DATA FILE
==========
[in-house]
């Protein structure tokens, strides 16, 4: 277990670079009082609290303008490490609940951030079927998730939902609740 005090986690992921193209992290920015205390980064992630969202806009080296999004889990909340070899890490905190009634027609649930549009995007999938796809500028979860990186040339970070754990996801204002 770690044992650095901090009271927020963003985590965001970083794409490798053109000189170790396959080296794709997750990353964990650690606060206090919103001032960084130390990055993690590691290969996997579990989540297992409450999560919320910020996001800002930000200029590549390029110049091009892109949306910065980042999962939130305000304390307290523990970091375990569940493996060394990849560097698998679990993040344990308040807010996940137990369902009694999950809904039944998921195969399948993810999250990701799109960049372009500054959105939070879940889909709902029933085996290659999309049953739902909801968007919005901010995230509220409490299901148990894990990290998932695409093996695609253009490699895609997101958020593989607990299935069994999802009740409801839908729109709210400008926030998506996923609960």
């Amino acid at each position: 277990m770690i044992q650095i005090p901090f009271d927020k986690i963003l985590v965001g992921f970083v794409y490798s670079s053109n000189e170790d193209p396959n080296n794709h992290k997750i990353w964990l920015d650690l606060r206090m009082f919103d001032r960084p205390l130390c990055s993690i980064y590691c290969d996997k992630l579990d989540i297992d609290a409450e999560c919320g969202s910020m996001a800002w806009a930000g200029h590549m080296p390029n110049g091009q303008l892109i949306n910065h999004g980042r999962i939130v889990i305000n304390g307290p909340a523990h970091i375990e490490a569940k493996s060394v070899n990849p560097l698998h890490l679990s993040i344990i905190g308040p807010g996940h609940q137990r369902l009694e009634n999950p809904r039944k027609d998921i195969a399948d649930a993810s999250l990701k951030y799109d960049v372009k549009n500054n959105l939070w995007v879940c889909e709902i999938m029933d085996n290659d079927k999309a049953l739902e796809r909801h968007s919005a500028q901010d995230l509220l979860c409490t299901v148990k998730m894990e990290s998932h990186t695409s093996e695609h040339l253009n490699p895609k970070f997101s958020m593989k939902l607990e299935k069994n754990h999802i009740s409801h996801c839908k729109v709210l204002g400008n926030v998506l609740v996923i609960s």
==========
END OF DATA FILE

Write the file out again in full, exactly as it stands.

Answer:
[in-house]
């Protein structure tokens, strides 16, 4: 277990670079009082609290303008490490609940951030079927998730939902609740 005090986690992921193209992290920015205390980064992630969202806009080296999004889990909340070899890490905190009634027609649930549009995007999938796809500028979860990186040339970070754990996801204002 770690044992650095901090009271927020963003985590965001970083794409490798053109000189170790396959080296794709997750990353964990650690606060206090919103001032960084130390990055993690590691290969996997579990989540297992409450999560919320910020996001800002930000200029590549390029110049091009892109949306910065980042999962939130305000304390307290523990970091375990569940493996060394990849560097698998679990993040344990308040807010996940137990369902009694999950809904039944998921195969399948993810999250990701799109960049372009500054959105939070879940889909709902029933085996290659999309049953739902909801968007919005901010995230509220409490299901148990894990990290998932695409093996695609253009490699895609997101958020593989607990299935069994999802009740409801839908729109709210400008926030998506996923609960």
């Amino acid at each position: 277990m770690i044992q650095i005090p901090f009271d927020k986690i963003l985590v965001g992921f970083v794409y490798s670079s053109n000189e170790d193209p396959n080296n794709h992290k997750i990353w964990l920015d650690l606060r206090m009082f919103d001032r960084p205390l130390c990055s993690i980064y590691c290969d996997k992630l579990d989540i297992d609290a409450e999560c919320g969202s910020m996001a800002w806009a930000g200029h590549m080296p390029n110049g091009q303008l892109i949306n910065h999004g980042r999962i939130v889990i305000n304390g307290p909340a523990h970091i375990e490490a569940k493996s060394v070899n990849p560097l698998h890490l679990s993040i344990i905190g308040p807010g996940h609940q137990r369902l009694e009634n999950p809904r039944k027609d998921i195969a399948d649930a993810s999250l990701k951030y799109d960049v372009k549009n500054n959105l939070w995007v879940c889909e709902i999938m029933d085996n290659d079927k999309a049953l739902e796809r909801h968007s919005a500028q901010d995230l509220l979860c409490t299901v148990k998730m894990e990290s998932h990186t695409s093996e695609h040339l253009n490699p895609k970070f997101s958020m593989k939902l607990e299935k069994n754990h999802i009740s409801h996801c839908k729109v709210l204002g400008n926030v998506l609740v996923i609960s």